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Tag Archives: Africans
Of all of them, I would probably only want to visit Luanda and hopefully at someone else’s cost!
- I have read ten of these 50 must-read books by African female writers.
- Exclusive Books publish their first newsletter focused on African Lit. Great start.
- A South African church in pictures.
- Hot jams to get you ready for the week ahead!
- “Beyonce’s style of feminism is not my own.” Chimamanda Adichie.
- I would venture a guess that most black women have this growing up with black hair story.
- On intersectionality. Yaa Gyasi’s essay on what it means to be Ghanaian in America.
- Pettinah Gappah’s recent short story.
- Love and Johannesburg. The couple reminds me of the Mr and I.
- 21 gifts for the creative black woman in your life.
- A guide to Africa’s dictators. Here and Here.
- Rachel Strohm highlights work by the team at Democracy in Africa in putting together a long reading list of articles on African issues by African scholars.
- This page showing Everyday Africa.
- But why is my leader like this? Not sure we need mandarin studies in Uganda just yet.
I recently read this book and hated it.
It was poorly edited and very repetitive, also, I felt that Onyeani, the author, did not really counter the accusations he made against Black people – that we don’t really like to research and come up with new knowledge, rather we just sit back, consume and adapt what people around us have done. I would have liked to see his well-thought out theory that is counter the status quo. However, he did have some gems that I took note of.
- You must understand that the same amount of time it takes to start a small venture might be the same amount of time or even less than it takes in starting a major one.
- You must possess great discipline and an iron hand if you are to succeed in this world … One of the greatest drawbacks to our march to the promised land of wealth and money is our lack of discipline and persistence in the face of adversity.
- If you are a slave, you cannot be independent and distinct from the whims and caprices or dictates of your conquerors.
- Capitalist Nigger … understands that the State of Black economy can only be created when a group of young Black men and women dare to be success. Yes we have to dare to be successful.
If you cannot buy African, there is absolutely no way you are going to create a Black economy.
A Capitalist Nigger understands that for the Black economy to be created, he must have to create a niche for himself. The movement to restart the Black economy must be planned with absolute focus, with each individual focusing on how he can contribute to making it a reality.
- The Capitalist Nigger is not going to patronise people who disrespect him and denigrate his intelligence as inferior.
- It is extremely necessary that we take a few minutes, hours, days or months to ponder the intelligence of a race who cannot produce the basic things of life that are needed for their survival and have to depend on those who have oppressed them for years to come to their aid.
- The question really is how could Africa have millions of educated men and women, yet have to import experts in all fields to manage areas of economic development, engineering and others for which Africans had gone to the same school.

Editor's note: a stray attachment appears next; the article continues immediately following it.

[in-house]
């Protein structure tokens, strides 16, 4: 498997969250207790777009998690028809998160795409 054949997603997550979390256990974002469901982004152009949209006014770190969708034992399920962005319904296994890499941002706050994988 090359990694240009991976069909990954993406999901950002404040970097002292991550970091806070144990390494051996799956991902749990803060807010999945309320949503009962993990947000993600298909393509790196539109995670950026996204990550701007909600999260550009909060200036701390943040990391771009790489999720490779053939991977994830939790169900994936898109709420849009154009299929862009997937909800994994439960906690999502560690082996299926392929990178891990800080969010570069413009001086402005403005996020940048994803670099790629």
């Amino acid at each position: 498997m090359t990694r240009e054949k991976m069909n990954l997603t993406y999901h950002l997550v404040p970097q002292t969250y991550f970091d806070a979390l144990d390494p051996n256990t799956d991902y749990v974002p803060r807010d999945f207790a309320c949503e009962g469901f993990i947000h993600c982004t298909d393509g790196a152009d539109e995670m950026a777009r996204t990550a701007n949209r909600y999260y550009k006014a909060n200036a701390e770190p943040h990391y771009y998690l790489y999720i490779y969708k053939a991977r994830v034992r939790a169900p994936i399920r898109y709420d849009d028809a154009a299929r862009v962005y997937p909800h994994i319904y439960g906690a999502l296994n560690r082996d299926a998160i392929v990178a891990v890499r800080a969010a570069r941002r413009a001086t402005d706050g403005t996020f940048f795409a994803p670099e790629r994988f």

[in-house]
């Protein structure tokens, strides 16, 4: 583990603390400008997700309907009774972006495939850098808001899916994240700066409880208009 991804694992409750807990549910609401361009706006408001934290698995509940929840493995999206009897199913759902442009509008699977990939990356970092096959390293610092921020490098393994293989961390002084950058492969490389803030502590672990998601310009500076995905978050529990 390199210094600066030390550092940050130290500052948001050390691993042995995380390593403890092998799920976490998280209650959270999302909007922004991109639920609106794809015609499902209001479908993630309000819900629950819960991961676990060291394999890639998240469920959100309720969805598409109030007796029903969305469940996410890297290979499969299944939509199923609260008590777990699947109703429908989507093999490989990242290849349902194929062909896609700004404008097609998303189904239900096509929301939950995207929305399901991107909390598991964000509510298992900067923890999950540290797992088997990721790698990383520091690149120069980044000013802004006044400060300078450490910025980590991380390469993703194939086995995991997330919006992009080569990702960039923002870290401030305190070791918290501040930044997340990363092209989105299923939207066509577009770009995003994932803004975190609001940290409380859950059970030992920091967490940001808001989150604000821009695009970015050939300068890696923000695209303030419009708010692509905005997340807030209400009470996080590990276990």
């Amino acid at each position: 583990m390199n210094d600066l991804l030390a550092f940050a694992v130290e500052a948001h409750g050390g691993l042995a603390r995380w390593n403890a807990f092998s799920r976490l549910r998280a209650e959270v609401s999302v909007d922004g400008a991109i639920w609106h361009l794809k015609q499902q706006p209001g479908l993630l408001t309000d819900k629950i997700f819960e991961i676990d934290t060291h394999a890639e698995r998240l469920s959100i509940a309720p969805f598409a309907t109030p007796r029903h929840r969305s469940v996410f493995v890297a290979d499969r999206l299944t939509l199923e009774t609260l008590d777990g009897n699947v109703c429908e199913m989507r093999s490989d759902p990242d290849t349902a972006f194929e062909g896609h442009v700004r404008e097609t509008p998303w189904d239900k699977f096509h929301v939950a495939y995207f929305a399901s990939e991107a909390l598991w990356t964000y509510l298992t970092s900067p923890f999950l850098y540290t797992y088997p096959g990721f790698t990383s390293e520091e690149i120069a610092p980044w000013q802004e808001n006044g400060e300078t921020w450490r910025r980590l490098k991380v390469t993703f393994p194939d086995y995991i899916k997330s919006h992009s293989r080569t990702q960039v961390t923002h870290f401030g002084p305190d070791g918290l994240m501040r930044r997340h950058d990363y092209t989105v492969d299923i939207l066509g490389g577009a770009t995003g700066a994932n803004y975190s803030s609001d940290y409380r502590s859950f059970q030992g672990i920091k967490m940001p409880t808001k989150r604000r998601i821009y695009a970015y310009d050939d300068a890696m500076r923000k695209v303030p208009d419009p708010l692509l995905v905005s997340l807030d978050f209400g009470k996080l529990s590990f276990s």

- Today, Africa is incapable of defending itself militarily, it is incapable of sustaining itself economically, it has lost its culture and its socialisation is based on European culture.
- The second annihilation which confronts the African child when he begins his school life is the name he must answer to. … They insisted that if Africans had to become “Christians” they had to abandon their names which are historically and culturally rich. … I have never seen a European adopting an African name, despite the fact that some of them had lived or were born in Africa. They are not a conquered people ….
The book made me ask myself/ think of:
- How am I procuring from black people and making sure that the money circulates within the community I live in or if not, among African people? During the wedding, I tried to have as many African vendors as possible and sometimes it didn’t work out but for the most part,we did keep it within.
- It did get me wondering about some of the franchises closest to me and how many of them are owned by a African owner. Also, how would I go about finding that out?
- I had to come clean to the fact that part of my reluctance to patronise African-owned establishments is the lack of #excellence and the expectation that because I am supporting them, I should be happy to take scrapes from them. None of that! I won’t have it!
- Any establishment that disrespects me or my worth as a buyer, I complain about and if after suitable time no change is made, I vote with my feet and tell my constituents to also abstain from taking their patronage there. And this is the case, African or not!
- English/ Caucasian/Foreign names for African children in this day and age. NO! JUST NO!
- I still feel sad that I do not speak an African language. Thankfully I have Kiswahili which is African. But I wish I could speak with my grandparents and now some of my in-laws!
I would further recommend Decolonising the Mind by Ngugi wa Thiong’o. Similar subject but mainly about language and literature and the editing is THAT bit better!